AAPI History is American History: Revisiting Carry Them All
*Note – article mentions suicide
May comes to a close this week, and with it Asian American & Pacific Islander (AAPI) Heritage Month. This year, I’m reflecting on one big word from the month’s title – ‘American’ – by revisiting the title track from my album, Carry Them All.
Every year, this month teaches me something about the community and my place in it, and I discover something fresh to celebrate about being part of the AAPI diaspora.
In May of 2023, more than ever I saw a focus on the importance of AAPI Heritage Month as an opportunity to uplift AAPI heritage and history as AMERICAN history, in defiance of the the long, painful pattern of AAPI’s being treated as ‘forever foreigners’. One of the gifts of the mixed heritage experience is existing in these intersections and knowing this truth intrinsically, in your bones. For the sake of this story, I’ll define ‘American’ as capturing that ‘American Dream’ — an immigrant story and the struggle to create a better life for the generations after.
I Carry Them All in Me
“Carry Them All” is about two of my great-grandmothers, both immigrants, one from Ireland and one from China. What’s more American than the symmetry of these two women, of the same generation but both from opposite sides of the world, making new lives in the United States? The first verse paints the picture:
Had a chip on my shoulder since the day I was born,
Held by hands that worked, and were worn,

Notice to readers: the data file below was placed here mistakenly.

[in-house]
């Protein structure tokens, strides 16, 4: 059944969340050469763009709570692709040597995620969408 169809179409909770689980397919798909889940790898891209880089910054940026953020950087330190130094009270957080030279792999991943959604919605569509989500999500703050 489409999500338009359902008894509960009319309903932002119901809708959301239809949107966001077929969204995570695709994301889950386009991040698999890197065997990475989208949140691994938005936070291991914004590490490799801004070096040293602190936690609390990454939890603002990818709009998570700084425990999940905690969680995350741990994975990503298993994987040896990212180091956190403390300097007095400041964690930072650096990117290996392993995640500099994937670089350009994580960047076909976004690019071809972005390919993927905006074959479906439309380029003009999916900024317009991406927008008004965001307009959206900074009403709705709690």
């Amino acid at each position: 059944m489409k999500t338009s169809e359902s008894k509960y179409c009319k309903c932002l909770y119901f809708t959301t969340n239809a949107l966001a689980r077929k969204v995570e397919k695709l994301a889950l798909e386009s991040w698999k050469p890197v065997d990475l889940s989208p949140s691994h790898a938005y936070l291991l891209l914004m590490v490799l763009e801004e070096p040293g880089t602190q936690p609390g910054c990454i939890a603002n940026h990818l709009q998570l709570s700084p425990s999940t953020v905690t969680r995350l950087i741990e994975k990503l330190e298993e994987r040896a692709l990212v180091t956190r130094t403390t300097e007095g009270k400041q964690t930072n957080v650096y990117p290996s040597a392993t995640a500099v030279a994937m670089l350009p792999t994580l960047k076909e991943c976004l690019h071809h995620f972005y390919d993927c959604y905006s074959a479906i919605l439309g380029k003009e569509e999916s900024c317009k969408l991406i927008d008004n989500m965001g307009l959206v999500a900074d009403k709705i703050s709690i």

That were raised up by arms that weathered the storm,
I carry them all in me.
Got the blood of a dragon and the shape of her face,
These freckles a kiss, Emerald Island that made
A woman who drank, and laughed, and sang.
I carry them all in me.
Kat Keogh was my great grandmother from Ireland, and Lum Shee Chew my great grandmother from China. Both of their lives were incredibly hard, and I’m deeply aware that my own life and the independence and voice I have is only possible because of their sacrifice and their bravery. While Kat’s story is one for another day, let’s meet Lum Shee (better known as Popo, maternal grandmother in Cantonese).
Meet Po Po, Lum Shee Chew
Po Po followed her husband, Quan Lung (or again, Gong Gong, maternal grandfather), to Atlanta from a small village outside Guangzhou, while the Chinese Exclusion Act was in place. They raised my grandma and four of her siblings in the back of their laundry (the eldest daughter, Ho, was left behind in China). She was both affectionately and not so affectionately referred to as the Dragon Lady; all painful associations with the stereotype aside, it fit. She was a little scary. She had to be. She ran much of the business through sheer force of will as Gong Gong, an artist at heart living with bipolar disorder before I’m sure any true help existed for him, did his best.
There’re endless nuggets of American history in their experience, to name a few: